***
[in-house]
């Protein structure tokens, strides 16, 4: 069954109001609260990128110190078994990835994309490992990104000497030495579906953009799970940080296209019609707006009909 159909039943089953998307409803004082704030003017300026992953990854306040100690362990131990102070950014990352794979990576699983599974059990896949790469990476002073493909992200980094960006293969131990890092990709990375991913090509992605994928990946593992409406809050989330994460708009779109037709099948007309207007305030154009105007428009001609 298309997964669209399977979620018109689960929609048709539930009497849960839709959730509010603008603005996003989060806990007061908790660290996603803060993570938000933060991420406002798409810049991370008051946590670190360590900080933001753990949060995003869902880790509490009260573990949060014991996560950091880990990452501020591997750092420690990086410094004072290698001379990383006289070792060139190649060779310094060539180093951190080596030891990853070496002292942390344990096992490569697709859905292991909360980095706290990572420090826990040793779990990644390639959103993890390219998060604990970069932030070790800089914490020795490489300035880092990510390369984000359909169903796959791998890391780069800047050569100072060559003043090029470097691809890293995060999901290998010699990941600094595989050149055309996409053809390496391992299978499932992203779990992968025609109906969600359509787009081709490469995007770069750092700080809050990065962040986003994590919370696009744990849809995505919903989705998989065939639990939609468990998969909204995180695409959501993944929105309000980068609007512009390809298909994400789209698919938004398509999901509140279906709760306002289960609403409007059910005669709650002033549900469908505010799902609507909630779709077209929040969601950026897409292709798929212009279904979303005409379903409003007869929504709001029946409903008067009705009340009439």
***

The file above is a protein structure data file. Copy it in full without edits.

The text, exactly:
[in-house]
């Protein structure tokens, strides 16, 4: 069954109001609260990128110190078994990835994309490992990104000497030495579906953009799970940080296209019609707006009909 159909039943089953998307409803004082704030003017300026992953990854306040100690362990131990102070950014990352794979990576699983599974059990896949790469990476002073493909992200980094960006293969131990890092990709990375991913090509992605994928990946593992409406809050989330994460708009779109037709099948007309207007305030154009105007428009001609 298309997964669209399977979620018109689960929609048709539930009497849960839709959730509010603008603005996003989060806990007061908790660290996603803060993570938000933060991420406002798409810049991370008051946590670190360590900080933001753990949060995003869902880790509490009260573990949060014991996560950091880990990452501020591997750092420690990086410094004072290698001379990383006289070792060139190649060779310094060539180093951190080596030891990853070496002292942390344990096992490569697709859905292991909360980095706290990572420090826990040793779990990644390639959103993890390219998060604990970069932030070790800089914490020795490489300035880092990510390369984000359909169903796959791998890391780069800047050569100072060559003043090029470097691809890293995060999901290998010699990941600094595989050149055309996409053809390496391992299978499932992203779990992968025609109906969600359509787009081709490469995007770069750092700080809050990065962040986003994590919370696009744990849809995505919903989705998989065939639990939609468990998969909204995180695409959501993944929105309000980068609007512009390809298909994400789209698919938004398509999901509140279906709760306002289960609403409007059910005669709650002033549900469908505010799902609507909630779709077209929040969601950026897409292709798929212009279904979303005409379903409003007869929504709001029946409903008067009705009340009439």